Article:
And this next photo has nothing to do with the above two. When I was painting at the dinning table the other day, KDM came in and told me that there was a "lawn mower" out in our front yard, and that it wasn't even ours. Turned out to be just a neighbor's cow taking a stroll on a nice day and stopped by to visit:

Now I'm going back to finishing that painting in progress so that we could eat dinner at the dinner table tonight. 

Tuesday, April 5, 2011

It Worked!

Why every house doesn't have at least one air purifier but every one has at least one TV? That was my question to KDM when I got up this morning. He replied that perhaps it is looked at as "sissy" to have, not mention to broadcast that you have, an air purifier in your house. It would be like admitting that you can't handle air as it is; owning a TV, on the other hand, is sinful therefore macho and dignified. I stopped brushing my teeth midway to stare at him, over-powered by this analysis.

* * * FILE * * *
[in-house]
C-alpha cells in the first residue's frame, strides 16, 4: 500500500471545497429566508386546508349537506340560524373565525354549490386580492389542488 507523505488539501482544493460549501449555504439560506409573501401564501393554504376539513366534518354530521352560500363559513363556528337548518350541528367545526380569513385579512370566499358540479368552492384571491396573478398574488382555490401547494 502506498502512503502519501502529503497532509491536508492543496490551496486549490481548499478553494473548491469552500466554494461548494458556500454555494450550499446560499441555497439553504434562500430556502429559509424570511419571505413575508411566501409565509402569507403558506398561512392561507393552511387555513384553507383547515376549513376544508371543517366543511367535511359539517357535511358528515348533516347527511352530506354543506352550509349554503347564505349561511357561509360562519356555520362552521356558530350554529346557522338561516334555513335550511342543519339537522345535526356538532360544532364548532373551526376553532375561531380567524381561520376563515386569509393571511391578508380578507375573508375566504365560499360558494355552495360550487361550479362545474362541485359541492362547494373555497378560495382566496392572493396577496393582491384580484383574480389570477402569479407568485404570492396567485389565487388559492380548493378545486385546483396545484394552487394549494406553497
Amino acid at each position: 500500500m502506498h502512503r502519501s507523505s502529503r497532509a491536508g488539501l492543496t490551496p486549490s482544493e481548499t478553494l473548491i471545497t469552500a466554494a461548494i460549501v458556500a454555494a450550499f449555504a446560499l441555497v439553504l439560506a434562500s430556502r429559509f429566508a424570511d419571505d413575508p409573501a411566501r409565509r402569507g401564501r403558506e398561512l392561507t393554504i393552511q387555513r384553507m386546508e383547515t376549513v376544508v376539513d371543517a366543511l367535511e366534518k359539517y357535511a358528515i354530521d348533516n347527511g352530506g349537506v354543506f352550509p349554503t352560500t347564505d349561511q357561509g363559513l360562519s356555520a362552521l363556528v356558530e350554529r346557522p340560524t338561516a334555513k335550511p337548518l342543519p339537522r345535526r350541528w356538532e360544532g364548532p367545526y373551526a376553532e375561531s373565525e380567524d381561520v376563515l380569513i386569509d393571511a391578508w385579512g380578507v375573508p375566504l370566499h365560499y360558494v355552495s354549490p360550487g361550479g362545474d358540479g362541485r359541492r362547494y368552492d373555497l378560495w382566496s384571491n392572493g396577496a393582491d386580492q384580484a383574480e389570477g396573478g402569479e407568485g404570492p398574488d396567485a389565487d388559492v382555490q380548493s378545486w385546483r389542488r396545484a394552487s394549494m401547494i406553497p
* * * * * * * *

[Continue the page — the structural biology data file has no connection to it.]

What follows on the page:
But what do I care? I have fresh air in the house and I can breathe, on both sides of my nose.

Yesterday was a throwaway. I'm going to have to make it up today. A cool but beautiful day already full of big, bright, white light.

Have a good one for yourself, too.

Monday, April 4, 2011

Fresher Air

Three posts in a row - I said I wasn't doing much.